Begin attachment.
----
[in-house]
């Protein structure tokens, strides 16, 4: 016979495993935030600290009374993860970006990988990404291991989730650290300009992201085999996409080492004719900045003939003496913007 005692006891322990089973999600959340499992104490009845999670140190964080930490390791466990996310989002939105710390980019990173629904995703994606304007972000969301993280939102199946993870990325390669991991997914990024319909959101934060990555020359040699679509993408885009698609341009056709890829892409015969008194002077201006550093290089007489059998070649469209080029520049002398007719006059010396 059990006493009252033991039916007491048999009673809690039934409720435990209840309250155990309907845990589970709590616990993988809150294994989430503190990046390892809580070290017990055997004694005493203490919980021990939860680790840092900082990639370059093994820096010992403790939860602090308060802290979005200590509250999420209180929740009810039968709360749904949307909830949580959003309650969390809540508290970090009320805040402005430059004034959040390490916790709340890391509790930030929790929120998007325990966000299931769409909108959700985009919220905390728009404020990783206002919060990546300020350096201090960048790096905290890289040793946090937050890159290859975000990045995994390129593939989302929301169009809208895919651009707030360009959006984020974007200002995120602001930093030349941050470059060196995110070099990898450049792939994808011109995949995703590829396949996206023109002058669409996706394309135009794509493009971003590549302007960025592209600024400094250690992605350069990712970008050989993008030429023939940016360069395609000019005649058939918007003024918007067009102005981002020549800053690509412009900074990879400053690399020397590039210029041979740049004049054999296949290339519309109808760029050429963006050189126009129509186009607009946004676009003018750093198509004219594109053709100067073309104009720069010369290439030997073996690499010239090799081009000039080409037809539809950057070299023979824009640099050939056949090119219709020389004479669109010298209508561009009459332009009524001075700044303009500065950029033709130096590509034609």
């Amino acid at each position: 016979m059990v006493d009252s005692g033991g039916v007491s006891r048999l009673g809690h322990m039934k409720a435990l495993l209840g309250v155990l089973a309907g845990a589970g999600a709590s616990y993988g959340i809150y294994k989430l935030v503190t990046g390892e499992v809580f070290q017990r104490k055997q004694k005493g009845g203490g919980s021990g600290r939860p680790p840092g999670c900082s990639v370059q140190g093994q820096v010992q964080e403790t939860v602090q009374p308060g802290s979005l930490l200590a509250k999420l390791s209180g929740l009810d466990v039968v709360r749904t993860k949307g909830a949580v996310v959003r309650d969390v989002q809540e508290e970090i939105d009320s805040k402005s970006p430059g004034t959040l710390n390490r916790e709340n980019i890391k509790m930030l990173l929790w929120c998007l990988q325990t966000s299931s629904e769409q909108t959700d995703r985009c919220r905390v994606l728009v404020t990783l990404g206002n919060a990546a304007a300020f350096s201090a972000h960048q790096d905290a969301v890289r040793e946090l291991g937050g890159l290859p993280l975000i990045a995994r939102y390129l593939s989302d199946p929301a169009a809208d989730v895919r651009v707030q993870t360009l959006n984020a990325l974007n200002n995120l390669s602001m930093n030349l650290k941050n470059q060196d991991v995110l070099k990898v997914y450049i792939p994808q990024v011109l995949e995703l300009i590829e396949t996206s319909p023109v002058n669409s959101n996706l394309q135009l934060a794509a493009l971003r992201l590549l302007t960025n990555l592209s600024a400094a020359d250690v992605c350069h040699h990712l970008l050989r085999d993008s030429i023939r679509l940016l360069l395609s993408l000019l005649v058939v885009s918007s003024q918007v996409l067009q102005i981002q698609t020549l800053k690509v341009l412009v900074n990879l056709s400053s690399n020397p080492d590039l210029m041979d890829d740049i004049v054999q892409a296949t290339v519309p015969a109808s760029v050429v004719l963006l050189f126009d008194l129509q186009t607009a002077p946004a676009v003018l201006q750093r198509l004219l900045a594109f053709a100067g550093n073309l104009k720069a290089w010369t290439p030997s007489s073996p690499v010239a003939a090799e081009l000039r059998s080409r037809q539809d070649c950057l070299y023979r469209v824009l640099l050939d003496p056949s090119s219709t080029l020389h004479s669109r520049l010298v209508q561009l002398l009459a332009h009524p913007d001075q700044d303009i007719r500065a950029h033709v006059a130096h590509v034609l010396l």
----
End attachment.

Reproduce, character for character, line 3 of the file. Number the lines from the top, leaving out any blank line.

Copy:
């Amino acid at each position: 016979m059990v006493d009252s005692g033991g039916v007491s006891r048999l009673g809690h322990m039934k409720a435990l495993l209840g309250v155990l089973a309907g845990a589970g999600a709590s616990y993988g959340i809150y294994k989430l935030v503190t990046g390892e499992v809580f070290q017990r104490k055997q004694k005493g009845g203490g919980s021990g600290r939860p680790p840092g999670c900082s990639v370059q140190g093994q820096v010992q964080e403790t939860v602090q009374p308060g802290s979005l930490l200590a509250k999420l390791s209180g929740l009810d466990v039968v709360r749904t993860k949307g909830a949580v996310v959003r309650d969390v989002q809540e508290e970090i939105d009320s805040k402005s970006p430059g004034t959040l710390n390490r916790e709340n980019i890391k509790m930030l990173l929790w929120c998007l990988q325990t966000s299931s629904e769409q909108t959700d995703r985009c919220r905390v994606l728009v404020t990783l990404g206002n919060a990546a304007a300020f350096s201090a972000h960048q790096d905290a969301v890289r040793e946090l291991g937050g890159l290859p993280l975000i990045a995994r939102y390129l593939s989302d199946p929301a169009a809208d989730v895919r651009v707030q993870t360009l959006n984020a990325l974007n200002n995120l390669s602001m930093n030349l650290k941050n470059q060196d991991v995110l070099k990898v997914y450049i792939p994808q990024v011109l995949e995703l300009i590829e396949t996206s319909p023109v002058n669409s959101n996706l394309q135009l934060a794509a493009l971003r992201l590549l302007t960025n990555l592209s600024a400094a020359d250690v992605c350069h040699h990712l970008l050989r085999d993008s030429i023939r679509l940016l360069l395609s993408l000019l005649v058939v885009s918007s003024q918007v996409l067009q102005i981002q698609t020549l800053k690509v341009l412009v900074n990879l056709s400053s690399n020397p080492d590039l210029m041979d890829d740049i004049v054999q892409a296949t290339v519309p015969a109808s760029v050429v004719l963006l050189f126009d008194l129509q186009t607009a002077p946004a676009v003018l201006q750093r198509l004219l900045a594109f053709a100067g550093n073309l104009k720069a290089w010369t290439p030997s007489s073996p690499v010239a003939a090799e081009l000039r059998s080409r037809q539809d070649c950057l070299y023979r469209v824009l640099l050939d003496p056949s090119s219709t080029l020389h004479s669109r520049l010298v209508q561009l002398l009459a332009h009524p913007d001075q700044d303009i007719r500065a950029h033709v006059a130096h590509v034609l010396l």